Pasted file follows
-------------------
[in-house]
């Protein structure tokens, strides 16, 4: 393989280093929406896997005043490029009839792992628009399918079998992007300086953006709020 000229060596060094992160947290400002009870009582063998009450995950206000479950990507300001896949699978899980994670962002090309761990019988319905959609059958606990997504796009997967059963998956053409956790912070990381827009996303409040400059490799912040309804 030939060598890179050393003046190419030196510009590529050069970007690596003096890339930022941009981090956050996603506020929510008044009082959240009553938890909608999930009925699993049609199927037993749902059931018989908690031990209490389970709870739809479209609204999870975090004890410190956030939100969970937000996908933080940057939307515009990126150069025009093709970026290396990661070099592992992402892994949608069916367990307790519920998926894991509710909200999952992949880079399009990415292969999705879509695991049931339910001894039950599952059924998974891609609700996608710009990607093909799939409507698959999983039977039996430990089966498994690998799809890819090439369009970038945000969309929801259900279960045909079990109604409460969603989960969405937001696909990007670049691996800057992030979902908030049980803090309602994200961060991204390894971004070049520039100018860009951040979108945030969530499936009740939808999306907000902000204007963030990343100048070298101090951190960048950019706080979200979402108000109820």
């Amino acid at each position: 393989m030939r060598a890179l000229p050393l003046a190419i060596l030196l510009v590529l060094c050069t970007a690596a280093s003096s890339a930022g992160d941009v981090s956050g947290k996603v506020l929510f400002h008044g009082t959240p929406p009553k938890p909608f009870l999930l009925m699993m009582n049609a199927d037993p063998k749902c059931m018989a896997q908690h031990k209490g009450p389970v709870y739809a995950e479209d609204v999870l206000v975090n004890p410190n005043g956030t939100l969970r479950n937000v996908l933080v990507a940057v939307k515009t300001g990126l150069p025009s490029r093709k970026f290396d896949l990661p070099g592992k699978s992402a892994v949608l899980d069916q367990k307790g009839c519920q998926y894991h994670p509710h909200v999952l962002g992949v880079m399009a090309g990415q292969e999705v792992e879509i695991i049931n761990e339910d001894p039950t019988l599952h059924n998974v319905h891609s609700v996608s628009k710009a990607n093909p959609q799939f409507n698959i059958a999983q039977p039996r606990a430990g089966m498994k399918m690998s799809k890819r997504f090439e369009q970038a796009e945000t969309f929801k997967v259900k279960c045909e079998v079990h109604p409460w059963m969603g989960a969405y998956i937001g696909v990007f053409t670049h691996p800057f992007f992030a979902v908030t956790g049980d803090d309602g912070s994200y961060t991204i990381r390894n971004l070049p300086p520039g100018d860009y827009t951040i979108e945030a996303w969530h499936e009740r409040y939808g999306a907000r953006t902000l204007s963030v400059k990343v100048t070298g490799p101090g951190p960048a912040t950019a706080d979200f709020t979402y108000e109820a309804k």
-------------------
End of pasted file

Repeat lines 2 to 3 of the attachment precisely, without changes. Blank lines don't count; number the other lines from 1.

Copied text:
């Protein structure tokens, strides 16, 4: 393989280093929406896997005043490029009839792992628009399918079998992007300086953006709020 000229060596060094992160947290400002009870009582063998009450995950206000479950990507300001896949699978899980994670962002090309761990019988319905959609059958606990997504796009997967059963998956053409956790912070990381827009996303409040400059490799912040309804 030939060598890179050393003046190419030196510009590529050069970007690596003096890339930022941009981090956050996603506020929510008044009082959240009553938890909608999930009925699993049609199927037993749902059931018989908690031990209490389970709870739809479209609204999870975090004890410190956030939100969970937000996908933080940057939307515009990126150069025009093709970026290396990661070099592992992402892994949608069916367990307790519920998926894991509710909200999952992949880079399009990415292969999705879509695991049931339910001894039950599952059924998974891609609700996608710009990607093909799939409507698959999983039977039996430990089966498994690998799809890819090439369009970038945000969309929801259900279960045909079990109604409460969603989960969405937001696909990007670049691996800057992030979902908030049980803090309602994200961060991204390894971004070049520039100018860009951040979108945030969530499936009740939808999306907000902000204007963030990343100048070298101090951190960048950019706080979200979402108000109820």
């Amino acid at each position: 393989m030939r060598a890179l000229p050393l003046a190419i060596l030196l510009v590529l060094c050069t970007a690596a280093s003096s890339a930022g992160d941009v981090s956050g947290k996603v506020l929510f400002h008044g009082t959240p929406p009553k938890p909608f009870l999930l009925m699993m009582n049609a199927d037993p063998k749902c059931m018989a896997q908690h031990k209490g009450p389970v709870y739809a995950e479209d609204v999870l206000v975090n004890p410190n005043g956030t939100l969970r479950n937000v996908l933080v990507a940057v939307k515009t300001g990126l150069p025009s490029r093709k970026f290396d896949l990661p070099g592992k699978s992402a892994v949608l899980d069916q367990k307790g009839c519920q998926y894991h994670p509710h909200v999952l962002g992949v880079m399009a090309g990415q292969e999705v792992e879509i695991i049931n761990e339910d001894p039950t019988l599952h059924n998974v319905h891609s609700v996608s628009k710009a990607n093909p959609q799939f409507n698959i059958a999983q039977p039996r606990a430990g089966m498994k399918m690998s799809k890819r997504f090439e369009q970038a796009e945000t969309f929801k997967v259900k279960c045909e079998v079990h109604p409460w059963m969603g989960a969405y998956i937001g696909v990007f053409t670049h691996p800057f992007f992030a979902v908030t956790g049980d803090d309602g912070s994200y961060t991204i990381r390894n971004l070049p300086p520039g100018d860009y827009t951040i979108e945030a996303w969530h499936e009740r409040y939808g999306a907000r953006t902000l204007s963030v400059k990343v100048t070298g490799p101090g951190p960048a912040t950019a706080d979200f709020t979402y108000e109820a309804k």